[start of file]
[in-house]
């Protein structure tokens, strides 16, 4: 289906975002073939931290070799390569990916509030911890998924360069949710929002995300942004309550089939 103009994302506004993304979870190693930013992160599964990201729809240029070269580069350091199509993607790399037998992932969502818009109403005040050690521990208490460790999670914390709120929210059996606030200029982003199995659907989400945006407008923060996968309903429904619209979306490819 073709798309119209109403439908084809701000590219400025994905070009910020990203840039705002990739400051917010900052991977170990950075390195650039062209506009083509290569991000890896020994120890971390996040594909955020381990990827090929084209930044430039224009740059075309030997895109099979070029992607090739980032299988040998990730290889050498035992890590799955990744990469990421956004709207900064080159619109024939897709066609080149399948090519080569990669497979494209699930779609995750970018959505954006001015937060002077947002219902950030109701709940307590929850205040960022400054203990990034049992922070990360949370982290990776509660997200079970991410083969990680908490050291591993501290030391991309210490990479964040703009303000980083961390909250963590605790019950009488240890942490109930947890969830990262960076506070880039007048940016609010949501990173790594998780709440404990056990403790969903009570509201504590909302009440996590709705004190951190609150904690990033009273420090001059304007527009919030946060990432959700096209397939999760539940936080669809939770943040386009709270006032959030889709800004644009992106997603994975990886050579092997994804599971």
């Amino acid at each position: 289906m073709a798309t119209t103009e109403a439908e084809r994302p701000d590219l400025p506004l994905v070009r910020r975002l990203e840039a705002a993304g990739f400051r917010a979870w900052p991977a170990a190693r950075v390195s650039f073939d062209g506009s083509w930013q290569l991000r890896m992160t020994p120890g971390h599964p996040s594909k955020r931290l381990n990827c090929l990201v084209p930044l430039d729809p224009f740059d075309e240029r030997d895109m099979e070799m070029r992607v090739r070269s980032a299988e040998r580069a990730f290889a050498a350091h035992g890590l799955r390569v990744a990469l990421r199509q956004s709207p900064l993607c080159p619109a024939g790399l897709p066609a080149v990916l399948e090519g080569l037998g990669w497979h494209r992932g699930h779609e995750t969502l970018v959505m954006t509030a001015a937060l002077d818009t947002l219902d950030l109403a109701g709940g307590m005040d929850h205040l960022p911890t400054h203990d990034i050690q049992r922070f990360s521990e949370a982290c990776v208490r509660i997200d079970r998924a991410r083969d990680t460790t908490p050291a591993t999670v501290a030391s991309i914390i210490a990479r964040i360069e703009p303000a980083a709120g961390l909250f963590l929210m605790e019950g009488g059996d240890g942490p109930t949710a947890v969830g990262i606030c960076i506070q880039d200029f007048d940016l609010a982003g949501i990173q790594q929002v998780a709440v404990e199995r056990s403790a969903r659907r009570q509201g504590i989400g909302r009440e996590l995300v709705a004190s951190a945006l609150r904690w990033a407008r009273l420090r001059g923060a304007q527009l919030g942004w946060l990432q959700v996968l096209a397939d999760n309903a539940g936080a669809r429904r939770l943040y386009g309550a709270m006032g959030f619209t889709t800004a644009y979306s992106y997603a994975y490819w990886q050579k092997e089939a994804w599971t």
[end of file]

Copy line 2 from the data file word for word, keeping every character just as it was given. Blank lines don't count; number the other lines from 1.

């Protein structure tokens, strides 16, 4: 289906975002073939931290070799390569990916509030911890998924360069949710929002995300942004309550089939 103009994302506004993304979870190693930013992160599964990201729809240029070269580069350091199509993607790399037998992932969502818009109403005040050690521990208490460790999670914390709120929210059996606030200029982003199995659907989400945006407008923060996968309903429904619209979306490819 073709798309119209109403439908084809701000590219400025994905070009910020990203840039705002990739400051917010900052991977170990950075390195650039062209506009083509290569991000890896020994120890971390996040594909955020381990990827090929084209930044430039224009740059075309030997895109099979070029992607090739980032299988040998990730290889050498035992890590799955990744990469990421956004709207900064080159619109024939897709066609080149399948090519080569990669497979494209699930779609995750970018959505954006001015937060002077947002219902950030109701709940307590929850205040960022400054203990990034049992922070990360949370982290990776509660997200079970991410083969990680908490050291591993501290030391991309210490990479964040703009303000980083961390909250963590605790019950009488240890942490109930947890969830990262960076506070880039007048940016609010949501990173790594998780709440404990056990403790969903009570509201504590909302009440996590709705004190951190609150904690990033009273420090001059304007527009919030946060990432959700096209397939999760539940936080669809939770943040386009709270006032959030889709800004644009992106997603994975990886050579092997994804599971």